“The 2017 survey matched the methodology of the 2016 survey, so ASNE feels confident in comparing the two years’ results,” said Adam Maksl, an assistant professor at Indiana University Southeast, who has directed the survey for the past five years. “Although we were pleased to see the results last year that showed minority journalists were making up larger parts of American newsrooms, our findings this year help show that the growth observed last year wasn’t a blip and might indeed show continued movement toward parity with the general population,” Maksl said.
Maksl said it is still too early to say there is indeed an upward trend, especially because this year showed a slight decrease from last year, but he looks forward to seeing results in the next few years to find out if this is an upward trend.
Different from previous years, this year’s survey included open-ended questions asking news organizations to provide specific examples of stories and other best practices that show their commitment to diversity recruitment and retention. Results will be reviewed and shared later.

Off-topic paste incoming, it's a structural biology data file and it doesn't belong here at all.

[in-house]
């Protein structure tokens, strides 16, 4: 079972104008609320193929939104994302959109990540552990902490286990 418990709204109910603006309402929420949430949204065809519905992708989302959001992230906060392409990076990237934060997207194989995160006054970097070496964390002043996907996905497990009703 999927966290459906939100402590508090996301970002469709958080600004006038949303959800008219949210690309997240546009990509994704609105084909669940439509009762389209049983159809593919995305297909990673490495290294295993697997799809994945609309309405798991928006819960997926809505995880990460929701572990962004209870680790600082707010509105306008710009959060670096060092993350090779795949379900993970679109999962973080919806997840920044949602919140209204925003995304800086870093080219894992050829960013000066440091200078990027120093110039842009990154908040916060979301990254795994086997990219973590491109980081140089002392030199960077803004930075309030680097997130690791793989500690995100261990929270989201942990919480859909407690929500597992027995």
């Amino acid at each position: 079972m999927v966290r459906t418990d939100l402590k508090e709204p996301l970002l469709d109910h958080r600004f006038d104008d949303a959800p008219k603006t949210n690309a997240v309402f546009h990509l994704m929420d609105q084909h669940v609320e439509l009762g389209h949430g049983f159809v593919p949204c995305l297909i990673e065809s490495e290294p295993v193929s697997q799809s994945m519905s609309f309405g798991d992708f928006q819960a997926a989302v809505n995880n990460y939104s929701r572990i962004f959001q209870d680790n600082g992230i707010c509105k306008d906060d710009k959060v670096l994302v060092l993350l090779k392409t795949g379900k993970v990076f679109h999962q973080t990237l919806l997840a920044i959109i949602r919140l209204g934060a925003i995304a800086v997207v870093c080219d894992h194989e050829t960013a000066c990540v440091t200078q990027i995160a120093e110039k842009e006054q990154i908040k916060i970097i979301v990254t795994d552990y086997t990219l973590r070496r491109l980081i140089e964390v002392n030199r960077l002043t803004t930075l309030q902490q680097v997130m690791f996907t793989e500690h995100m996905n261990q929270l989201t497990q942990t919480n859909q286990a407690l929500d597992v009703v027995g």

Other highlights of the survey showed:
– In 2017, minorities comprised 16.55 percent of employees reported by all newsrooms in our survey, compared to 16.94 percent in 2016. Among daily newspapers, about 16.31 percent of employees were racial minorities (compared to 16.65 percent in 2016), and 24.3 percent of employees at online-only news websites were minorities (compared to 23.3 percent in 2016). The percent of journalists of color was still greatest at the largest news organizations. For example, at newspapers with daily circulations of 500,000 and above, nearly a quarter (23.4 percent) of the average workforce was made up of minorities (compared to 23.7 percent in 2016). The average newsroom workforce at all 661 legacy and digital sites was about 11.2 percent minority (up from 10.6 percent in 2016).